#5. Another post related to mass shootings was Do People Really Believe This Shit? This post was about a state senator in Ohio who blamed the breakdown of the traditional American family, recreational marijuana, homosexual marriage, drag queen advocates, violent video games, open borders, kneeling athletes, and ignoring the importance of God and the church for gun violence in America. 244 people read it.

#6. Donald Trump, in a tweet, accused two freshman U.S. congressional representatives, Ilhan Omar and Rashida Tlaib, of hating Israel and all Jewish people. 239 people read my post They Hate All Jews.

#7. This post, We Did It! — Maybe, was yet another post about Tygpress, but this was one to announce that our efforts to stop that site from harvesting the posts of WordPress bloggers had paid off when Tygpress shut down its site. Yay! The post received 196 views.

#8. Remember when WordPress used to have its daily word prompts? Well, my post, Snidely Whiplash, which was originally posted in 2018 but got more views (187) this year than in 2018, was written in response to the prompt word “cur.”

#9. A few of the on-air personalities at Fox News reported that liberals “want to change the name Thanksgiving. They don’t want to use the term Thanksgiving.” So of course when Donald Trump, who always watches Fox News, saw the story, he started tweeting about this bogus assertion. 166 people wanted to learn more about this so-called War on Thanksgiving.

#10. In my post WTF Blogger? I complained (or some might say whined) about the fact that I was unable to “like” the posts of Blogger bloggers who read, liked, and/or commented on my posts on WordPress. I also pointed out how difficult, if not impossible, it was for a non-Blogger blogger (i.e., a WordPress blogger), to leave a comment on a Blogger blogger’s posts. This post received 160 views.

There you have it: Fandango’s 10 most viewed posts in 2019 through midnight last night.

How about all of you? I’d love to learn about your 10 most popular posts for this year. Publish your own top 10 list and link back to this post.

It’s Good to be Recognized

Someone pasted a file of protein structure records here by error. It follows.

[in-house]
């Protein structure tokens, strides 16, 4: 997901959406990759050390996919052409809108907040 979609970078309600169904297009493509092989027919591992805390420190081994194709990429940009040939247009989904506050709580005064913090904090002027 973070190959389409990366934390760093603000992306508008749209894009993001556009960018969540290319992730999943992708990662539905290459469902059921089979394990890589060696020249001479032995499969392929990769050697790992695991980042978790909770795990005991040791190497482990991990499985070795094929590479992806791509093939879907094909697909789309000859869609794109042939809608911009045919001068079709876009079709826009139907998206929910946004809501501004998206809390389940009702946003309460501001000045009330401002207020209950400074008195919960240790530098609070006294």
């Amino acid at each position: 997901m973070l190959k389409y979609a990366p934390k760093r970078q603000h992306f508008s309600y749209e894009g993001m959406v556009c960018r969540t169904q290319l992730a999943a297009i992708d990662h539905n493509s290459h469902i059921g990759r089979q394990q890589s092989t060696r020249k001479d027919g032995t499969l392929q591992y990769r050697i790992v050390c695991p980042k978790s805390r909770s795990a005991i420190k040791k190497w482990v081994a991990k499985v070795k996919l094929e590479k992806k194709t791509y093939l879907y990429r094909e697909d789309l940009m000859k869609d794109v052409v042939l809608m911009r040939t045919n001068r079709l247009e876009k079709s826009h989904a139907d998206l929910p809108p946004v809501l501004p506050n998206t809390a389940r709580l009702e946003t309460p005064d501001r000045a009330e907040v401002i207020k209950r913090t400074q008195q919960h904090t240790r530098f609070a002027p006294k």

90078FE1-5D40-43EE-903C-3701C03670FFBeckie, over at Beckie’s Mental Mess, was kind enough to recognize me and my blog with the Blogger Recognition Award. I’m very pleased and appreciative that she selected my blog as one of those she tagged for the award.

Of course, like every other blog award, there are rules to be followed.

1. Thank the blogger(s) who nominated you and provide a link to their blog. DONE.

2. Write a post to show your award. THIS IS IT!

3. Give a brief story of how your blog started. SEE BELOW.

4. Give two pieces of advice to new bloggers. SEE BELOW.

5. Select up to fifteen bloggers you want to give this award to. FUHGEDDABOUDIT!

6. Comment (or pingback) on each blog to let them know that you’ve nominated them and provide a link to the post you’ve created. SEE ABOVE.

How my blog started

Once upon a time I told someone that I like to write. He asked me if I’d ever tried blogging. I said that I hadn’t. He said that, if I like writing, I ought to give it a try. So I did. That was in 2005.

Two pieces of advice to new bloggers

  1. Be true to yourself. Don’t try to be someone you’re not. Your readers will see right through that.
  2. Enjoy yourself. Don’t become obsessed with or addicted to your blog. And if it ever becomes more burdensome than fun, give it a rest for a few days so you can take some time to catch your breath.
  3. Bonus piece of advice: Blogging is not just about writing your own posts. There is a wonderful community of bloggers out there. Take advantage of that by interacting with your fellow bloggers. Respond to their comments on your posts and read and comment on their posts. That’s what makes blogging so rewarding. And addicting (see #2 above).

Anyone else want to play? This blogger recognizes you and to you I yield the rest of my time.

There’s a Lot Going On

A busy calendar.You may have noticed the I haven’t posted much today. Or responded to many of your comments. Or read many of your posts. But there’s a lot going on in my life right now. Some of it good. Some of it exciting. And, unfortunately, some of it not very good at all. I’m not going to bore you with the details, because you’ve probably got a lot going on in your lives right now, too.

So I most likely won’t be posting with my usual frequency for the rest of the year, at least. I do have my daily FOWC with Fandango prompt word posts set up for the remainder of the year, and I’ll try to find the time to push through one or two other posts a day, if I can.

I may also be hard pressed over the next two or three weeks to read all of the posts that those of you I follow publish. And I’m sorry for that. But it is what it is.

In the meantime, though, I want to wish each and every one of you Happy Holidays (for whatever holiday, if any, you may be celebrating) and a very Happy New Year.

And with that, I’ll see ya when I see ya!